History of Cats in Ancient Egypt

Many believe that cats for the ancient Egyptians served to combat one of their worst enemies – the rats that infested the region, destroying grain and cereal crops, in addition to spreading diseases. When they realized that cats were the solution to controlling the rodent population, the Egyptians began to treat cats as family members and began to see them as true deities. This worship had to count on the help of the authorities, because, before the animal was decreed a sacred being, many pussycats were served as the main dish on the banks of the Nile River. One of the Egyptian goddesses depicted with a cat’s head was Bastet (also known as Bast and Ubasti). She began to be worshiped around 3000 BC. and represented pleasure, fertility, music and love. In addition to Bastet, the two main Egyptian deities – Ra, the sun god, and Isis, the goddess of life – also had feline traits.
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The Egyptians devoted such veneration to cats that they used to shave their eyebrows in mourning when a pet died. Women also saw them as symbols of beauty and painted their eyes trying to imitate the perfect outline of the kittens’ eyes. These animals deserved the same funeral rites as human beings, being embalmed and buried. In the 19th century, archaeologists discovered more than 300,000 mummies of cats in a cemetery in Tall Bastah, a city in the delta of the Nile River where the main temple of the goddess Bastet was located.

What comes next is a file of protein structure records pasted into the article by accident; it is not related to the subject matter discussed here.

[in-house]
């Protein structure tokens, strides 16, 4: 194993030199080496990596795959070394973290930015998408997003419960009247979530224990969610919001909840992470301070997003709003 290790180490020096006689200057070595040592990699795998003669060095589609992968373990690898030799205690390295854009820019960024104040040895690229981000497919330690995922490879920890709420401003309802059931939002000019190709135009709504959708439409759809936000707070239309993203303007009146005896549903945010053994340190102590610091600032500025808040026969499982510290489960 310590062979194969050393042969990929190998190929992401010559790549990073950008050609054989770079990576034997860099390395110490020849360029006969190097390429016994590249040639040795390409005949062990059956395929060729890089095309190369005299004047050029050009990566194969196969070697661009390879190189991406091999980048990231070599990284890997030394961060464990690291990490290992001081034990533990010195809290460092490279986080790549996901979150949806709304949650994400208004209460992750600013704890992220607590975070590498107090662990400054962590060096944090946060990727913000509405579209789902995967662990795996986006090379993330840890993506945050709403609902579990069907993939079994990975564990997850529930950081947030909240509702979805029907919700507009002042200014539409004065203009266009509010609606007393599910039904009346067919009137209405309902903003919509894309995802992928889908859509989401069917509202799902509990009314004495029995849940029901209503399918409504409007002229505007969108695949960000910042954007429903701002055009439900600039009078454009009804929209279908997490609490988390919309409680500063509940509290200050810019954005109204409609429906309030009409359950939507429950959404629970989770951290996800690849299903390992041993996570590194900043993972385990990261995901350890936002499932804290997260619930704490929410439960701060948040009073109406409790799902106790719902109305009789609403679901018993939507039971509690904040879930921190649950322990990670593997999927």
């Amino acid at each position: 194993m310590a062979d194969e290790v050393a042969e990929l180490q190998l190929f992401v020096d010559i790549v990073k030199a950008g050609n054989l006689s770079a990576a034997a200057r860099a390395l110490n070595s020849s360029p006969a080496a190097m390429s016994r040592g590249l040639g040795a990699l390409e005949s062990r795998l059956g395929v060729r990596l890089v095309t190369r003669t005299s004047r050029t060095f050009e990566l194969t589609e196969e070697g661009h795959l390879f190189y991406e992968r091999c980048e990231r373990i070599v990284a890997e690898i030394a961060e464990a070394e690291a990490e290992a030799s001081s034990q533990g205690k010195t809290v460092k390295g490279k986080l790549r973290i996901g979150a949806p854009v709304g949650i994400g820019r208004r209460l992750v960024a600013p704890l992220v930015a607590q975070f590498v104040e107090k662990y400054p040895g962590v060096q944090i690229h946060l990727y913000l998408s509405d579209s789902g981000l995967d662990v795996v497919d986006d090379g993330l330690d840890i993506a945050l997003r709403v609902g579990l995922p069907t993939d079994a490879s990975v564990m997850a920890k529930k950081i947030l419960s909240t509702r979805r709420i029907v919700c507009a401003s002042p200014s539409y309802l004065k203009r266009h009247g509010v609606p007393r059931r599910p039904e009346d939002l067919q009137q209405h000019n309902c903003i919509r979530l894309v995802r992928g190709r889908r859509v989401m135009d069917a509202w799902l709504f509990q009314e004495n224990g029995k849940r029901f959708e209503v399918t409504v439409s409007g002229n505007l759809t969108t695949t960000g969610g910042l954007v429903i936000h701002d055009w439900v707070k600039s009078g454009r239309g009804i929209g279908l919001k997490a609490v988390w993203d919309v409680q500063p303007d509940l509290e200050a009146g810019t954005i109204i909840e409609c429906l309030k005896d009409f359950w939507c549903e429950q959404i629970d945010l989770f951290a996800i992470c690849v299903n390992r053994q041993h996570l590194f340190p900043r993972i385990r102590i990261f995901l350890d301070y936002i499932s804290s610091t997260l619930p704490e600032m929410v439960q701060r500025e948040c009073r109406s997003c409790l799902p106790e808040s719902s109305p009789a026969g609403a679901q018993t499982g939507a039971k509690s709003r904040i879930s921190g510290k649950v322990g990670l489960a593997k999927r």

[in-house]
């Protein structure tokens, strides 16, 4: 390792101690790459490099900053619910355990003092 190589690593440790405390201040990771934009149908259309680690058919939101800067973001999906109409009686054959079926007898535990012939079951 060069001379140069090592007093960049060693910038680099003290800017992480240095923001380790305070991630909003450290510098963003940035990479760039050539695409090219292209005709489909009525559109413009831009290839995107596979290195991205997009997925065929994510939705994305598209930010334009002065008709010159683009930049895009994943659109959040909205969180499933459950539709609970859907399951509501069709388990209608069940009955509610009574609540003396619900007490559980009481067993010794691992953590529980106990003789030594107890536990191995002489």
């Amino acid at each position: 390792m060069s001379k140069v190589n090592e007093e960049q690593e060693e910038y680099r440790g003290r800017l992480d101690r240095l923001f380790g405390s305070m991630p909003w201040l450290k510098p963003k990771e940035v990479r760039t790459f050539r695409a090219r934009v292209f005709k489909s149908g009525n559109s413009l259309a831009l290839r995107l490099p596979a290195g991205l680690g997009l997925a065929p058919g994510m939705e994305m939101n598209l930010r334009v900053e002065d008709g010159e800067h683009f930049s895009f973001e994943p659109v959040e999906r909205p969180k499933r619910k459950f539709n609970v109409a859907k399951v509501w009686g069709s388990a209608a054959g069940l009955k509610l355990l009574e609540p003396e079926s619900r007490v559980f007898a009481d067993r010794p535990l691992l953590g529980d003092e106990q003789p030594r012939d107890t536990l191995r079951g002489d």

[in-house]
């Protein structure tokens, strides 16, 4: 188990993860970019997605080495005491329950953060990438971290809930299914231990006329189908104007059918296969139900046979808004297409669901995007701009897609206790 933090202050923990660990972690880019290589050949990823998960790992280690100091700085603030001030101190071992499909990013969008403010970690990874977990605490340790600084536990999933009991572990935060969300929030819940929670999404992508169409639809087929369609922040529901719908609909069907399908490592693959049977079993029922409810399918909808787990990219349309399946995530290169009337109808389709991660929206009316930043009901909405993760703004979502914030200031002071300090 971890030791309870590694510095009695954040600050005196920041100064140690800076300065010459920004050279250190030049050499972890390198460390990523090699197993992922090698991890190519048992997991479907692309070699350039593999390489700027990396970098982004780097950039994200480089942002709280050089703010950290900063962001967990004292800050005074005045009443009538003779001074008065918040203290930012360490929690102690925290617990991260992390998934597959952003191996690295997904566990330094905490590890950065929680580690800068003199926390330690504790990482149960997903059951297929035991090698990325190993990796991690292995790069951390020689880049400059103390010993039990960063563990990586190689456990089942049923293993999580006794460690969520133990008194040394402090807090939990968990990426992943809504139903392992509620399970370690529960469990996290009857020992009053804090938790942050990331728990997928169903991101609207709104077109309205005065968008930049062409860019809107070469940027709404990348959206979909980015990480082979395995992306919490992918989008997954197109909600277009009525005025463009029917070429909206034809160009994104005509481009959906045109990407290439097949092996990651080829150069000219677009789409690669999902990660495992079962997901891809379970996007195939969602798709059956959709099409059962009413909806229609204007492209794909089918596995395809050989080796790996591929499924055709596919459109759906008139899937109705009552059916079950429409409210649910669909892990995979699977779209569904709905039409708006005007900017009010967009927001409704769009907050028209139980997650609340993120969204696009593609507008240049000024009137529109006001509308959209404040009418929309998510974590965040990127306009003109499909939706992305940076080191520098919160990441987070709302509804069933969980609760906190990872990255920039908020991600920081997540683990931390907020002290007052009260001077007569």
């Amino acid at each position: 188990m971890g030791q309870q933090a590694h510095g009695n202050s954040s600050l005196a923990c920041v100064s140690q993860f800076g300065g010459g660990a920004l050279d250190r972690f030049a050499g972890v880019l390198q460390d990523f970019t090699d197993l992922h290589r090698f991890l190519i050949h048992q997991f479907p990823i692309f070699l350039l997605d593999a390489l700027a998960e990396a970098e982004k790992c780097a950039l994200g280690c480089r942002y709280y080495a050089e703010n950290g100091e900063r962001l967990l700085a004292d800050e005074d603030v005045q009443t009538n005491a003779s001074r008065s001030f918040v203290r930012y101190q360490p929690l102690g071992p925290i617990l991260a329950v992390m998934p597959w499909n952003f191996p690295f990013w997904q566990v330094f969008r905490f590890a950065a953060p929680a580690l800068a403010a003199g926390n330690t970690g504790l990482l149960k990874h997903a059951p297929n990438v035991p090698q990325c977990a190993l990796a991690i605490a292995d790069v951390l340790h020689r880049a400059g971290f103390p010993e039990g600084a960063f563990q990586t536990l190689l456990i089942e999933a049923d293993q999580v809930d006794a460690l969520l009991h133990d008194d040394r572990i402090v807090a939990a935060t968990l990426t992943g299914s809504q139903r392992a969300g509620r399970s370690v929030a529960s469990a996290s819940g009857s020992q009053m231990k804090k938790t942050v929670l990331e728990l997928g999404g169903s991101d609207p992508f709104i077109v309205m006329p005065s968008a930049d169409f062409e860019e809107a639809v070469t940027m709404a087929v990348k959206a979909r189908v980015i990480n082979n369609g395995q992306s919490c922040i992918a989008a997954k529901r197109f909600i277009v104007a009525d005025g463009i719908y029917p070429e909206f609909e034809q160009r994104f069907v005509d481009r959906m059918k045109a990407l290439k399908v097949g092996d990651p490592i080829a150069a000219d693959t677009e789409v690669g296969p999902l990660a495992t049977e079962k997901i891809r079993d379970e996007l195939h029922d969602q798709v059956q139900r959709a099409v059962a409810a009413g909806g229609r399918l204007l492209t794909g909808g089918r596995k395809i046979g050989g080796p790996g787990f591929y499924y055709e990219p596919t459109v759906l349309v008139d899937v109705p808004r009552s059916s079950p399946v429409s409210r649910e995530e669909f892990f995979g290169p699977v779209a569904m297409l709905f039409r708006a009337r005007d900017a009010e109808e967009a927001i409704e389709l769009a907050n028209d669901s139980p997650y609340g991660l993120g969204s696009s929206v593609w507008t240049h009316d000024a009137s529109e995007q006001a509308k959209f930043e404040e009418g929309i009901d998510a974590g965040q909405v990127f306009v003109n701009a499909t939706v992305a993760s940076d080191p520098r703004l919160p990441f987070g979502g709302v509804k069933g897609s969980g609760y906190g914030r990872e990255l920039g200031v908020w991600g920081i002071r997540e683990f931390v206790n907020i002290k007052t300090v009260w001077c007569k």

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Overkill? And how about knowing that someone could be sentenced to death if they killed one of these animals? But such worship cost at least one historic defeat for the Egyptian Empire, around 600 years before Christ. When a Persian commander named Cambyses II learned that the enemies of the land of the Nile worshiped these cats so much, he had no doubts and ordered his army to attack the country of the pyramids using a tactic that was at least unusual: cats were placed in front of his troops as a shield. ! The Egyptians offered no resistance. It was better to surrender to the Persians than to consider the possibility of harming a holy being.